Saul was the King.  He had the title.  David had been anointed king, but he had no title.  However, David was the leader.  When the time came, he rose up and took the responsibility, the accountability and the risk.  Leadership is not measured by a title.  It is measured by character, integrity and faith.  Which are you, Saul or David?

The Voice of David’s Brother, Eliab

1 Samuel 17:28 (NKJV) 28  Now Eliab his oldest brother heard when he spoke to the men; and Eliab’s anger was aroused against David, and he said, “Why did you come down here? And with whom have you left those few sheep in the wilderness? I know your pride and the insolence of your heart, for you have come down to see the battle.”

We have been looking at one of the most famous incidents in the Bible, as a type of the battles we fight in our Christian walk.  1 Peter 5:8 makes it clear that we have an adversary called the devil.  This adversary’s primary goal is to oppose what the Lord wants to accomplish through the body of Christ.  His secondary goal is to steal, kill and/or destroy in the lives of God’s children.  He does this in order to take us out of the fight against darkness and simply to hurt our Father because he hates him.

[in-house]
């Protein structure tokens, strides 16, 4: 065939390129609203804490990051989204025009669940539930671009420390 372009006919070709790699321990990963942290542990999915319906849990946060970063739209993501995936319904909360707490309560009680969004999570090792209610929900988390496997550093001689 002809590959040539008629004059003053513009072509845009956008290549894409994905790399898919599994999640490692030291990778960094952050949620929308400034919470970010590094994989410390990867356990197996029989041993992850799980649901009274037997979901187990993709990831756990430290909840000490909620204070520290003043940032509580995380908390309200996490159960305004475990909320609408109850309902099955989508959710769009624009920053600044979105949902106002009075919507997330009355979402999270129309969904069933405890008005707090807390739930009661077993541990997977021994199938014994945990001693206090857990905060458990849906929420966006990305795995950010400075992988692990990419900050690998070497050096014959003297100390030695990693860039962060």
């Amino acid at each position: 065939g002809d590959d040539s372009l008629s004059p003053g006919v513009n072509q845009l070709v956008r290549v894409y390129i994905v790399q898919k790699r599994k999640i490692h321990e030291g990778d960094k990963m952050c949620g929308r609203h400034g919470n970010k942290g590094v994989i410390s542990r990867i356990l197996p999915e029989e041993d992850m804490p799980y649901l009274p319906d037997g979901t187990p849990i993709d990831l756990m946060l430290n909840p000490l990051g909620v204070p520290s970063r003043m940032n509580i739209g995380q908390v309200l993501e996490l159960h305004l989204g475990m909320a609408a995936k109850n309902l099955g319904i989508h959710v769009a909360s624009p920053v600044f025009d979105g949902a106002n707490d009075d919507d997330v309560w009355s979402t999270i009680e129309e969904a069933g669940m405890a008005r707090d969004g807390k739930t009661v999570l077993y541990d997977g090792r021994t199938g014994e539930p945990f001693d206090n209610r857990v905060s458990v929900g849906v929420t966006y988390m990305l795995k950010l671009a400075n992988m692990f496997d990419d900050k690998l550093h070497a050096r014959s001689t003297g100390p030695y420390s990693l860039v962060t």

Goliath is the roaring lion in every battle we fight.  The roar is meant to intimidate us so we either do not fight or we fight in such a way that we will inevitably lose.  Last time we looked at the Israelite Army.  They had all they needed to defeat the Philistines.  They succumbed to Goliath’s intimidation to the point they were too afraid to fight.  They were so focused on the size of Goliath that they forgot how big their God was.  When David defeated Goliath, he did it on the strength of Israel’s covenant with God.  That is why he called Goliath uncircumcised.  Circumcision was the sign of the covenant.  David’s defeat of Goliath did not really change the odds.  It changed the focus of the Israelite army from Goliath’s size to the power of the God of their covenant.

Today I want to look at another character in this story.  His name is Eliab and he is David’s brother.  David came to the battle location because he was sent by his father.  His mission was to bring some food for his brothers and the men in their unit.  His father also wanted to know how his sons were doing.  When he got there, he observed the daily taunt of Goliath.  When he heard the soldiers talking about this situation and what the one who kills Goliath would get, this was his response.

1 Samuel 17:26 (NKJV) 26  Then David spoke to the men who stood by him, saying, “What shall be done for the man who kills this Philistine and takes away the reproach from Israel? For who is this uncircumcised Philistine, that he should defy the armies of the living God?”